Q: Why so few women?
A: I don't think they are as gung-ho. They're a little bit more timid about getting online. They're a little more timid about giving the measurements, those kinds of things.... Why do the customers come to us? Is it because of the customization? At first, we thought that would be the full reason -- that people would come to us because of the custom sizing. Well, we're finding that's not really the case. We break it up into thirds. One third of our customers need a custom fit: They've got really long arms. they're 6-foot-10, [or] they're five foot nothing [and] tired of going into...the kids' section to get a jacket. And so they come to us for that.
Another third wants to be a part of something neat. They want something new and fresh that comes from a small company and that's American-made.
And the final third is with us because they get to customize the options. Because if you're a student and you're in Minnesota, you want a really warm fleece jacket, but no bells and whistles because you can't afford it. You get our Cold Blooded jacket with no options. Now, say you are a search-and-rescue person in Yosemite. You want the lightest-weight, windproof, warmest, compressible fleece you can get, but also you want pit-zips, and thumb loops, and bicep pockets, and a zip-off hood -- and they get to have that, too.
Q: What about your labor costs?
A: Labor costs are high. [Nearly] everyone who makes this type of product is overseas...in China, Taiwan, Korea, so they are paying pennies on the dollar compared to us. But we feel that it's important to stay in America. We feel that it's just a part of who we are. If we went overseas, we would lose something that we just do not want to lose.
Q: When do you expect to get profitable?
A: I expect that to happen very quickly. Right now, theoretically, the customization process should be very profitable. We're just going through slow times, like the summer, soe're not as efficient as when we're just pounding out product, like during the holidays. So it's not really efficient enough now to get us to the profitability point.
But there's this one thing that is incredibly profitable: The Navy Seals just gave us a contract for 786 Cold Fusion decked-out jackets. Now, when that happens, we're able to become incredibly efficient.... And all of a sudden, at the end of this contract, we'll have 40% still in the bank.?And [the Seals] are now going to give us their uniform contracts.
Q: Are these your first military orders?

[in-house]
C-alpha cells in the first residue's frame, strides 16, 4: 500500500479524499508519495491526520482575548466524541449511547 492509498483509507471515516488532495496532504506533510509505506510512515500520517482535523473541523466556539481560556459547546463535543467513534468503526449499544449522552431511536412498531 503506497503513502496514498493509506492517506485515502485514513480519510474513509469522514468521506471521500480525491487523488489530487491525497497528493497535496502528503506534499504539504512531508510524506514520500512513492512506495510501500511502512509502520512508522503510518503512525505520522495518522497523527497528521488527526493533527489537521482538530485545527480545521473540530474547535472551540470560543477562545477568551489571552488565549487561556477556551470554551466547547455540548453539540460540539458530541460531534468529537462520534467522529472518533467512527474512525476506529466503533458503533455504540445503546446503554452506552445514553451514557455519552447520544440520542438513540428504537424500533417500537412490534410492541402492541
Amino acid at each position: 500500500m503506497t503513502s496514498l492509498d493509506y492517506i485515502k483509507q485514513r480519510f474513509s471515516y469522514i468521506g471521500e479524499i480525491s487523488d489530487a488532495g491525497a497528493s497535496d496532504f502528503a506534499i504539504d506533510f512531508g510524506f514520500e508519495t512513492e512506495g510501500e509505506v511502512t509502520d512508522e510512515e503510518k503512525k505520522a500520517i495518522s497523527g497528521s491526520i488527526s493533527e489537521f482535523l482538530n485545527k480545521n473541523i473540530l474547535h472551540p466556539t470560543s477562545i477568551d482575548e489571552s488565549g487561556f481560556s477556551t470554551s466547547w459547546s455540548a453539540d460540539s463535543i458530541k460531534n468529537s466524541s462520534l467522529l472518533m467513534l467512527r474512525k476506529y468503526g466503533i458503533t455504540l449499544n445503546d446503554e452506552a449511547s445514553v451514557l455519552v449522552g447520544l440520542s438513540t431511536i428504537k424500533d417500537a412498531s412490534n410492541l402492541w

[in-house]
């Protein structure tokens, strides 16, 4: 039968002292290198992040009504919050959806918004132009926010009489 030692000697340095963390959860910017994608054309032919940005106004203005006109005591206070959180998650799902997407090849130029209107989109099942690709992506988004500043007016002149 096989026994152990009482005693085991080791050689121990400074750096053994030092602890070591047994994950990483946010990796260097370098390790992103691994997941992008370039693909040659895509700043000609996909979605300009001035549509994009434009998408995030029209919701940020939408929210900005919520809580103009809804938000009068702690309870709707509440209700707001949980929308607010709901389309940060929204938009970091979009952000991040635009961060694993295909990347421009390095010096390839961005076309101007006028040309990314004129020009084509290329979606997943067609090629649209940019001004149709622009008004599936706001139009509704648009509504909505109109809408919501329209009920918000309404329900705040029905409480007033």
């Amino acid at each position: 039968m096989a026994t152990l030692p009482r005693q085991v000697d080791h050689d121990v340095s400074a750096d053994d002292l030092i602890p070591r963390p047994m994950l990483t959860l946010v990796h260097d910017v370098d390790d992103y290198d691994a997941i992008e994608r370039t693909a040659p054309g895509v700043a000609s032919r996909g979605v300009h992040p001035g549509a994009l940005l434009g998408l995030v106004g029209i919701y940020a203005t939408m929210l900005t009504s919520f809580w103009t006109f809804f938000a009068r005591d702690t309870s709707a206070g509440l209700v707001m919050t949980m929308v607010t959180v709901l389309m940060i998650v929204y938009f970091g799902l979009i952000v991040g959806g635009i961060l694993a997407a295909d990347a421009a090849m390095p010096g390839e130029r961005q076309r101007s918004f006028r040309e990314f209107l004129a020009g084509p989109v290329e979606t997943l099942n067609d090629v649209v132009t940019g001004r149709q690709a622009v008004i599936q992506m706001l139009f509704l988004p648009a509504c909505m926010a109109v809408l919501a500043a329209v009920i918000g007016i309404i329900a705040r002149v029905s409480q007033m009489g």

A: These are our first big military orders. We've had the Navy Seals come to us for a couple of years -- 10 here, 1 or 2 there -- [and] we send a lot of [orders to] military personnel overseas who can't get a fleece jacket from the Army because they ran out or whatever. They'll purchase from us. But this is the first major contract.
And the Eugene Police Dept. just [gave us] a contract. We've got 100 jackets going out to them. They said, we don't want these jackets to cover our gun belts, but we need them big enough to go over our bulletproof vests. So I completely redesigned our patterns. They're really short; they dive into the waist instead of flaring out at the hips. And now we have a fully operational police jacket that I believe we can probably take to every cold-weather police market in the nation. And that was just because one of the Eugene Police Department ladies was cold and she was finding that the jackets didn't fit her. Because of how dynamic we are, we were able to get that [order], and now we can march right into that market.
Q: What are your big challenges?
A: Financing. It's always been that way. We have two micro loans through the SBA, and I just finalized a city loan from Eugene to purchase our new computerized cutting table. Other than that, we are debt-free. We don't have investors. I'm the sole owner. And so now we have a company that will probably break half a million [dollars] this year and probably jump to $1 million next year. I don't know how we're going to do that without extra cash flow. Hopefully, someone [will be] able to come in and help us out financially, and possibly even managerially, because like I said, I majored in history. I don't have a business background. And I'm surprised that it's gone so well so far. I probably will need some help when this thing gets as big as it's going to get.
Other interviews with SBA award-winners in this series:
"The Top of the Barrel"
"Tailored for the Rugged Invidualist"
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